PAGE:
According to payments expert Andrew Boyajian, the days of not knowing the ‘where’ and ‘when’ of an international payment in its transaction journey are numbered.
As head of banking at Transferwise North America, Boyajian has peeled back and understood the larger and complex scale of payments and technological investments needed to make transactions possible. “So many different parties are involved to make a purchase simple. In retrospect, each of my roles has shown a different angle into what a payment is and what goes into it,” he added.
Boyajian’s interest in payments began at an early age. “When I was young I would go to the grocer with my dad and he would use a card to pay. In line I thought how we’d pay for the groceries and then the grocer got paid immediately. Now, I understand there are many parts in that simple transaction,” he said.
When Boyajian thinks about a payment in its simplest form, he views it as an exchange of give and take. In his current work, as well as previous roles at Eventbrite, Google and Kickstarter, Andrew has seen payments, and specifically cross-border payments, grow and evolve at staggering rates. “As people are increasingly living more mobile – working in one country with family and financial obligations in another – more and more money is moving around the world. And it’s only going to continue,” he said.
Boyajian believes the awareness and interest in cross-border payments is growing, as customers are asking more questions. “Customers want to understand why it takes so long for their money to go from Canada to Chile,” he shared. He adds the industry itself is looking to modernize and shed light on what’s happening during the transaction. He says the idea of being able to exactly say – at any point in time – where a payment is and when it will arrive to a recipient is needed. “For a long time it was assumed that international payments were really expensive and you didn’t know when your money would arrive,” he said. “This needs to – and is – changing.”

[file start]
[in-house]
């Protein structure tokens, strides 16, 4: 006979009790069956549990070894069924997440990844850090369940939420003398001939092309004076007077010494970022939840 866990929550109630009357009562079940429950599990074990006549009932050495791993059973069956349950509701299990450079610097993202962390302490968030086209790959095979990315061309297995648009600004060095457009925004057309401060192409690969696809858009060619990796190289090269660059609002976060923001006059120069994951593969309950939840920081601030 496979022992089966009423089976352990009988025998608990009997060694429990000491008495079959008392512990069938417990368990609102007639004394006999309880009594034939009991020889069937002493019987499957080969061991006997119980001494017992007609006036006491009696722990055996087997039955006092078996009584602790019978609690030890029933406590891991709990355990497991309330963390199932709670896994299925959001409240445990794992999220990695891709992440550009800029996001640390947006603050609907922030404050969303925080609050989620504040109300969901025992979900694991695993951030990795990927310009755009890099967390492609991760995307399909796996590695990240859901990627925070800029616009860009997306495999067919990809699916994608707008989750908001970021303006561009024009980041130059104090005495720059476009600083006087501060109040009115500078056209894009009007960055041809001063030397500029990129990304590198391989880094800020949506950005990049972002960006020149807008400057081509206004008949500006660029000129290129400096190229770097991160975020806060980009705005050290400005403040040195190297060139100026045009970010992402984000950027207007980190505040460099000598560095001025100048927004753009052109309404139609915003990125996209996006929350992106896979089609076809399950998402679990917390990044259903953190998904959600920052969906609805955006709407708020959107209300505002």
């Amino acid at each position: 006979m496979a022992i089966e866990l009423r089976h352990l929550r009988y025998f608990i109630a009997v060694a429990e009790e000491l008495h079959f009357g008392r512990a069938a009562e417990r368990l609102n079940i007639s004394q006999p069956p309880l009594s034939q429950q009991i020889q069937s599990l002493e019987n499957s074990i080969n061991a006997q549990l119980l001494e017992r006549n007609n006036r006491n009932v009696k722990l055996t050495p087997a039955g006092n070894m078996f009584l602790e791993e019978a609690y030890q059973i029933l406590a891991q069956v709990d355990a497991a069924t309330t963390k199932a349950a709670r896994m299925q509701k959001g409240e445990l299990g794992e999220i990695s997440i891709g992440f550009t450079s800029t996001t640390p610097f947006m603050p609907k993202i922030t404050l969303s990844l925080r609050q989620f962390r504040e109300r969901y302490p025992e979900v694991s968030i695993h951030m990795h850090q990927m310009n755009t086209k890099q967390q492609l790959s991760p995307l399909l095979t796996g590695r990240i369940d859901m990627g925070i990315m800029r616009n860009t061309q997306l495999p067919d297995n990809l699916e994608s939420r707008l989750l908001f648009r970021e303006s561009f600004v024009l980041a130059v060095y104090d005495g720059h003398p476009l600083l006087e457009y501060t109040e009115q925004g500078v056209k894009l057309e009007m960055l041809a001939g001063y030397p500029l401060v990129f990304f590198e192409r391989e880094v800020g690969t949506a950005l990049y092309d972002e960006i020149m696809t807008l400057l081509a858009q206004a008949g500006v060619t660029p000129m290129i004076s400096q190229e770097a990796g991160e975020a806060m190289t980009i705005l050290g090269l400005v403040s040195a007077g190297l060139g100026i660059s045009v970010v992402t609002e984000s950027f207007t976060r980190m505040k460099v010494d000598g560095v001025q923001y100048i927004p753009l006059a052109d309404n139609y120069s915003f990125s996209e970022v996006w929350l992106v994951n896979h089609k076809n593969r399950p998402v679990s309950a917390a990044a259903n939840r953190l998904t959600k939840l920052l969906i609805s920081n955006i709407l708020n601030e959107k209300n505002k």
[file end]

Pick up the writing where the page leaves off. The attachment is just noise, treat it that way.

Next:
With the United States as a large market, Boyajian thinks the payments industry has generally been preoccupied with what’s happening stateside. “The world is big and there are many views on payments and the regulation that supports them. It’s important to understand and complement what’s happening in Mexico or Brazil, for example,” he said. ”With cross-border payments, we should think how other markets have approached them and how what they are doing might help what we are doing work better.”
As for the continued modernization and progress in cross-border payments, Boyajian adds that it’s a combination of outside technology, education and collaboration that will be key. “If you think about the progress we’ve made with hardware and software in a number of other industries, there is a need for instant gratification. As with the transition from mail to telegram to email, things need to happen fast,” he said. “The industry has spent a lot of time trying to make things very simple or fast. But it’s like an iceberg – there’s a lot under the surface you don’t see or may not be aware of. It won’t be until more modern rails and messaging systems are adopted that payments will be as simple and as fast as they currently seem.”
To adjust to the changing demands, Boyajian believes the payments industry must remain focused on data security, including platforms like ISO 20022 and others that allow data in a payment message to be used to clear screenings more efficiently. “Having that data and providing it in parallel with payment is important as we think about cross-border payments,” he said. “Yet with the amount of data being shared, it’s also important to consider how it’s being encrypted as payments are being transmitted internationally. How can we keep data safe from fraud and hackers?” For Boyajian, the most important thing is access to the data and how it’s ultimately controlled.
“This is an exciting time as cross-border payments are rising more to the forefront for the industry,” Boyajian said. “An aspect I enjoy from all of my professional roles is that I am constantly learning.” Having not come from the traditional financial institution background, he believes diverse perspectives are a benefit to collective progress. “Whether it’s someone working at a multinational bank or a 20 person payment services provider, industry collaboration creates a forum for different ideas. And those ideas will help regulators and other decision makers think differently about supporting all players in the financial sector.”
Andrew Boyajian is the Head of Banking, North America for TransferWise, where he contributes to the company’s growth in digital payments through strategic financial partnerships. Before TransferWise, Andrew served as Director of International and Payments at Kickstarter, where he launched the crowdfunding company to new audiences across 17 markets. He graduated from Elizabethtown College with a BS in International Business and began his career with financial operations roles at Google and Eventbrite.